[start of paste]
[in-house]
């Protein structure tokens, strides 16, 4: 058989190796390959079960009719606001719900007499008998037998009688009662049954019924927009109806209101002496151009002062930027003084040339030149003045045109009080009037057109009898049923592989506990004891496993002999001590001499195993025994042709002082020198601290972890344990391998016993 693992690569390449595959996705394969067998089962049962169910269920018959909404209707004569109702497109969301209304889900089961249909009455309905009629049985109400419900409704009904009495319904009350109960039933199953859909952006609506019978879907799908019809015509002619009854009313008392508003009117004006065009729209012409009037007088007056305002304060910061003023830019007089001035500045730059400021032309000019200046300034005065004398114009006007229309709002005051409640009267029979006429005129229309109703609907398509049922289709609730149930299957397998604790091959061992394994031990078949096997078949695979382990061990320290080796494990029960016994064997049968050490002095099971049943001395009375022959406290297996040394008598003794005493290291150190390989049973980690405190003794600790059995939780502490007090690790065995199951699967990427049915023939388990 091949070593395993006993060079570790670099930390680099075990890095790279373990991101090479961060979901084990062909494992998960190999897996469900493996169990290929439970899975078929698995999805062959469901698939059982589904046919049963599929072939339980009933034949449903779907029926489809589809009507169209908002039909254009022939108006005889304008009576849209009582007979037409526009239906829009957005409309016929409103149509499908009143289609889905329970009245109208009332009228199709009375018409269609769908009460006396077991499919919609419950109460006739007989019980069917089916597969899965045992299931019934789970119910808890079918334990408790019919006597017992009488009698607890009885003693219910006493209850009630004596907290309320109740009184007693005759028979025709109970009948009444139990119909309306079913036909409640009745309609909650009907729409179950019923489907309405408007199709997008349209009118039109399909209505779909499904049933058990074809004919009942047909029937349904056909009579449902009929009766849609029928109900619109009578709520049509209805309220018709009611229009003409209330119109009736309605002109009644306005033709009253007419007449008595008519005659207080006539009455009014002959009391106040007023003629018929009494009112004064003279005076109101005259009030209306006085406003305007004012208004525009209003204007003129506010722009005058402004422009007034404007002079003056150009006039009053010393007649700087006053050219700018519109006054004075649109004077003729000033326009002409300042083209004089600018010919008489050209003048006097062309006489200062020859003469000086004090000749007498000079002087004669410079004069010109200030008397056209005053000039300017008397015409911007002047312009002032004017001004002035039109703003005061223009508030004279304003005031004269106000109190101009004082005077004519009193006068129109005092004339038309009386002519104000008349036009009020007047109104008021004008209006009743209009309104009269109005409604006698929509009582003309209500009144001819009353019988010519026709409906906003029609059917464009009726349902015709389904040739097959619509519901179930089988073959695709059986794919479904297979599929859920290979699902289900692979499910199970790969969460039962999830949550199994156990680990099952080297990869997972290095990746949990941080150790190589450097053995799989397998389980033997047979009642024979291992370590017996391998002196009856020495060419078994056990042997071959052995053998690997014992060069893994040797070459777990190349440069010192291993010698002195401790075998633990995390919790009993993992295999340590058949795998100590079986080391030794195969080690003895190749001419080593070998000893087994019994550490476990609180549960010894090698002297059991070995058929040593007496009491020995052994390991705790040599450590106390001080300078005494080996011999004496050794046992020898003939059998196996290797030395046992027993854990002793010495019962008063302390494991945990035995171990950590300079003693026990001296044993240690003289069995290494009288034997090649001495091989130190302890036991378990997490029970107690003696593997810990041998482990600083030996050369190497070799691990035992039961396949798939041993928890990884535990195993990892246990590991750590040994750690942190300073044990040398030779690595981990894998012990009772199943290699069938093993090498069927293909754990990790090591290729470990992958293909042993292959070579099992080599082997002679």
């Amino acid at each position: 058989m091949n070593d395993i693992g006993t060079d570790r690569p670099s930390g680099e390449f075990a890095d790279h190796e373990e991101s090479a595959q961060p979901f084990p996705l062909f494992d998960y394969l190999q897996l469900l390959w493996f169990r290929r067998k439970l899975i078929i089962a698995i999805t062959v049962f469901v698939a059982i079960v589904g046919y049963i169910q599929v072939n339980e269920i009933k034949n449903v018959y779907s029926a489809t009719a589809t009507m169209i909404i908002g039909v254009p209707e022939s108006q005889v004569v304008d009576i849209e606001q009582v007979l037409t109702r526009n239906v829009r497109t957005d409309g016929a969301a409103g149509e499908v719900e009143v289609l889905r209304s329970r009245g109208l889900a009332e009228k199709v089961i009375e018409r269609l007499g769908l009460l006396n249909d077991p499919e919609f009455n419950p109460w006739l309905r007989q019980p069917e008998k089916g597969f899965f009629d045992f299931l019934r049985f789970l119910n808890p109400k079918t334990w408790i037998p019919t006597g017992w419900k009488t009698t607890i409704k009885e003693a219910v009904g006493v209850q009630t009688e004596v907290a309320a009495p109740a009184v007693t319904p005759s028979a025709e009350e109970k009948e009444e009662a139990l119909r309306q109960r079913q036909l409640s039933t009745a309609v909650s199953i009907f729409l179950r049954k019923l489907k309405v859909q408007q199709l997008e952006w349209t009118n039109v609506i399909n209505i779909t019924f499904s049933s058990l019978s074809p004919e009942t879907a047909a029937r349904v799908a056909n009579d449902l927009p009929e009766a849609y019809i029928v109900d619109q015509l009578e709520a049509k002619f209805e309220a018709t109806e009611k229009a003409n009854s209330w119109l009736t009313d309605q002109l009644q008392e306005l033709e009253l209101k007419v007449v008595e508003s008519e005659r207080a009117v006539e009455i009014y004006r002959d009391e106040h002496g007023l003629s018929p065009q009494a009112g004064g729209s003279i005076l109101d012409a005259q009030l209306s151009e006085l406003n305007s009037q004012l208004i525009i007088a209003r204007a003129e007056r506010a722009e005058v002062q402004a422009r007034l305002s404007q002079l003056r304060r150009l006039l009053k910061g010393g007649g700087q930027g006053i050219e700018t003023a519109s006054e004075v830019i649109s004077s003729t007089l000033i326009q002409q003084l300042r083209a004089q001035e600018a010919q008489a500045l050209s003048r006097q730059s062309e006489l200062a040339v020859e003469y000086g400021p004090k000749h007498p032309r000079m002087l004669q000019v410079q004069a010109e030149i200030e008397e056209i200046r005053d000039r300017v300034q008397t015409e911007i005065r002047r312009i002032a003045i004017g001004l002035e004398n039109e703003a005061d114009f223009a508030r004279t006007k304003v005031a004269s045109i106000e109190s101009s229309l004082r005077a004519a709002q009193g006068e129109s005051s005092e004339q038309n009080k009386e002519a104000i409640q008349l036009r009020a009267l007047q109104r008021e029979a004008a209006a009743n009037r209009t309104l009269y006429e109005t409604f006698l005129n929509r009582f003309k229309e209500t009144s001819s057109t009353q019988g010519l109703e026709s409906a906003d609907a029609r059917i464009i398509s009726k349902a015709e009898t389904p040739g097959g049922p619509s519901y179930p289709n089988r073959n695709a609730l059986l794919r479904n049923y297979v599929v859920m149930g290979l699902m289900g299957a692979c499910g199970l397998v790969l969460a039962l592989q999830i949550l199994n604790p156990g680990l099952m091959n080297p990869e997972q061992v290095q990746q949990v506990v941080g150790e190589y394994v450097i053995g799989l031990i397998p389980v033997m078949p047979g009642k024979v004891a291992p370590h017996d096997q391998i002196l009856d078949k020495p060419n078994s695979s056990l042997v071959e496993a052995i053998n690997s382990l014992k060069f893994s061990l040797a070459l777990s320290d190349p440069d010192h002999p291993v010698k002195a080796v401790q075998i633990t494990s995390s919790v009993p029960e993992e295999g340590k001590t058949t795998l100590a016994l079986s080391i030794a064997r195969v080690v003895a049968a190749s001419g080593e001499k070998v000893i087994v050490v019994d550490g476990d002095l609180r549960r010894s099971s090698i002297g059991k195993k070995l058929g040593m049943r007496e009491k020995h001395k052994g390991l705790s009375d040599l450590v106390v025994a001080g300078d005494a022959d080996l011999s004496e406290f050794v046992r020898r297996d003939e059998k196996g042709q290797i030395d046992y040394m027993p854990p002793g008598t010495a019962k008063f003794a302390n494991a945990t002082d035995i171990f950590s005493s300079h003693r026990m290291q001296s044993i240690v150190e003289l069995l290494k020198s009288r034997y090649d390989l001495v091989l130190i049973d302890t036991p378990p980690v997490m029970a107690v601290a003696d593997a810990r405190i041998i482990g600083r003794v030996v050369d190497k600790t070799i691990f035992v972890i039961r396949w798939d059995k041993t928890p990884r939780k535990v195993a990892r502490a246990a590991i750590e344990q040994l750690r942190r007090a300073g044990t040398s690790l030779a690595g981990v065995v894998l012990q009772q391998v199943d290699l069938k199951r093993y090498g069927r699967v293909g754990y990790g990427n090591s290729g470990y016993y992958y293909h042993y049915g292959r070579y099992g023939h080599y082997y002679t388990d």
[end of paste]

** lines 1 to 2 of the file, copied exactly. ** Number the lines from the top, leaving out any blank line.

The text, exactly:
[in-house]
């Protein structure tokens, strides 16, 4: 058989190796390959079960009719606001719900007499008998037998009688009662049954019924927009109806209101002496151009002062930027003084040339030149003045045109009080009037057109009898049923592989506990004891496993002999001590001499195993025994042709002082020198601290972890344990391998016993 693992690569390449595959996705394969067998089962049962169910269920018959909404209707004569109702497109969301209304889900089961249909009455309905009629049985109400419900409704009904009495319904009350109960039933199953859909952006609506019978879907799908019809015509002619009854009313008392508003009117004006065009729209012409009037007088007056305002304060910061003023830019007089001035500045730059400021032309000019200046300034005065004398114009006007229309709002005051409640009267029979006429005129229309109703609907398509049922289709609730149930299957397998604790091959061992394994031990078949096997078949695979382990061990320290080796494990029960016994064997049968050490002095099971049943001395009375022959406290297996040394008598003794005493290291150190390989049973980690405190003794600790059995939780502490007090690790065995199951699967990427049915023939388990 091949070593395993006993060079570790670099930390680099075990890095790279373990991101090479961060979901084990062909494992998960190999897996469900493996169990290929439970899975078929698995999805062959469901698939059982589904046919049963599929072939339980009933034949449903779907029926489809589809009507169209908002039909254009022939108006005889304008009576849209009582007979037409526009239906829009957005409309016929409103149509499908009143289609889905329970009245109208009332009228199709009375018409269609769908009460006396077991499919919609419950109460006739007989019980069917089916597969899965045992299931019934789970119910808890079918334990408790019919006597017992009488009698607890009885003693219910006493209850009630004596907290309320109740009184007693005759028979025709109970009948009444139990119909309306079913036909409640009745309609909650009907729409179950019923489907309405408007199709997008349209009118039109399909209505779909499904049933058990074809004919009942047909029937349904056909009579449902009929009766849609029928109900619109009578709520049509209805309220018709009611229009003409209330119109009736309605002109009644306005033709009253007419007449008595008519005659207080006539009455009014002959009391106040007023003629018929009494009112004064003279005076109101005259009030209306006085406003305007004012208004525009209003204007003129506010722009005058402004422009007034404007002079003056150009006039009053010393007649700087006053050219700018519109006054004075649109004077003729000033326009002409300042083209004089600018010919008489050209003048006097062309006489200062020859003469000086004090000749007498000079002087004669410079004069010109200030008397056209005053000039300017008397015409911007002047312009002032004017001004002035039109703003005061223009508030004279304003005031004269106000109190101009004082005077004519009193006068129109005092004339038309009386002519104000008349036009009020007047109104008021004008209006009743209009309104009269109005409604006698929509009582003309209500009144001819009353019988010519026709409906906003029609059917464009009726349902015709389904040739097959619509519901179930089988073959695709059986794919479904297979599929859920290979699902289900692979499910199970790969969460039962999830949550199994156990680990099952080297990869997972290095990746949990941080150790190589450097053995799989397998389980033997047979009642024979291992370590017996391998002196009856020495060419078994056990042997071959052995053998690997014992060069893994040797070459777990190349440069010192291993010698002195401790075998633990995390919790009993993992295999340590058949795998100590079986080391030794195969080690003895190749001419080593070998000893087994019994550490476990609180549960010894090698002297059991070995058929040593007496009491020995052994390991705790040599450590106390001080300078005494080996011999004496050794046992020898003939059998196996290797030395046992027993854990002793010495019962008063302390494991945990035995171990950590300079003693026990001296044993240690003289069995290494009288034997090649001495091989130190302890036991378990997490029970107690003696593997810990041998482990600083030996050369190497070799691990035992039961396949798939041993928890990884535990195993990892246990590991750590040994750690942190300073044990040398030779690595981990894998012990009772199943290699069938093993090498069927293909754990990790090591290729470990992958293909042993292959070579099992080599082997002679």